In an interview with The Quietus, Clarke is quoted as saying that neither he or Moyet really knew what they were doing in the studio and that songs were completed quickly without any unnecessary overdubs or re-works. Listening back to the album now, it is still astonishing how sparse and how few musical elements are present on the tracks.

The fact that ‘Upstairs at Eric’s’ just WORKS is down to the combination of beautifully direct songwriting, carefully programmed interlocking monosynth parts (at this point Clarke was still of the opinion that using chords was a “cop out”!) and Moyet’s incredible voice. In a KRAFTWERK aesthetic, there are no superfluous production elements and the tracks are allowed to breathe and give space to Moyet’s still stunning vocals and Clarke’s synthetic mastery.

A lot of credit for this must also be given to Eric Radcliffe; in interviews Clarke praises the producer’s openness with his studio techniques and commented “if I wanted to run a tape loop around the studio I could!”.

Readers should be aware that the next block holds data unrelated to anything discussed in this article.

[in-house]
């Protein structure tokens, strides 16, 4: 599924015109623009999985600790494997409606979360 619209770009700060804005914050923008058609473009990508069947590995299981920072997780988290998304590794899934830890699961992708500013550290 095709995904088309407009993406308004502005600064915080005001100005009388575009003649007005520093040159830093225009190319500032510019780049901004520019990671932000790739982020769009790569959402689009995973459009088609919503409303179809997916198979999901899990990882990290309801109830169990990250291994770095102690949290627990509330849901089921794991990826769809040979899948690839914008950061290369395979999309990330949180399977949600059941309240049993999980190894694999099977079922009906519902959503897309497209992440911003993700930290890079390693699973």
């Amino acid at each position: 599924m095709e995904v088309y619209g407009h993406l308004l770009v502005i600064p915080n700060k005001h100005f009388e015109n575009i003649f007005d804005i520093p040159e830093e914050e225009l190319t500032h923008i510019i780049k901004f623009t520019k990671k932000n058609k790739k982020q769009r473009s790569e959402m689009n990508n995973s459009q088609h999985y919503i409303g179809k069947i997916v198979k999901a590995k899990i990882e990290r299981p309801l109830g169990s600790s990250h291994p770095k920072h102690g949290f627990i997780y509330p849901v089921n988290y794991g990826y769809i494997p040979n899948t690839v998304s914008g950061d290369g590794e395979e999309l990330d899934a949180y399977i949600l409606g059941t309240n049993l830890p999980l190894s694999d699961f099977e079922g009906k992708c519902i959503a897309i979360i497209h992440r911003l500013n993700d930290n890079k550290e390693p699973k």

From the single opener ‘Don’t Go’ through to proto-house track ‘Bring Your Love Down (Didn’t I)’, the album showed that soulful vocals and cold electronics could be fitting bedfellows and still remains the measure against which any vocal / synth album should be judged.

Created using relatively minimal equipment like the ARP2600, Sequential Circuits Pro-One, Roland Juno 60, Roland TR808, Roland MC4 / ARP sequencers and a very recognisable Linn LM-1 on ‘Bring Your Love Down’, the album was (at the time) an ambitious piece of work that 36 years later, remains a career peak for both Clarke and Moyet.

Tracks such as ‘Midnight’ and ‘Don’t Go ‘ B-side ‘Winter Kills’ still pack a huge emotional punch and the beautifully understated latter would come as a huge shock for those used to the synthetic cheesiness of some of Clarke’s earlier work (see: ‘What’s Your Name?’).

The spoken word-based ‘I Before E Except After C’ was yet another curveball, featuring Eric Radcliffe’s mum and cut-up vocals by both Clarke and Moyet, it still remains a wonderfully eerie and hypnotising track, despite being very much at odds with the other pieces on the album. Tellingly, the track was maybe deemed a bit too experimental by Mute and was dropped for the first CD release of the album in favour of versions of the more commercial ‘The Other Side of Love’ and ‘Situation’.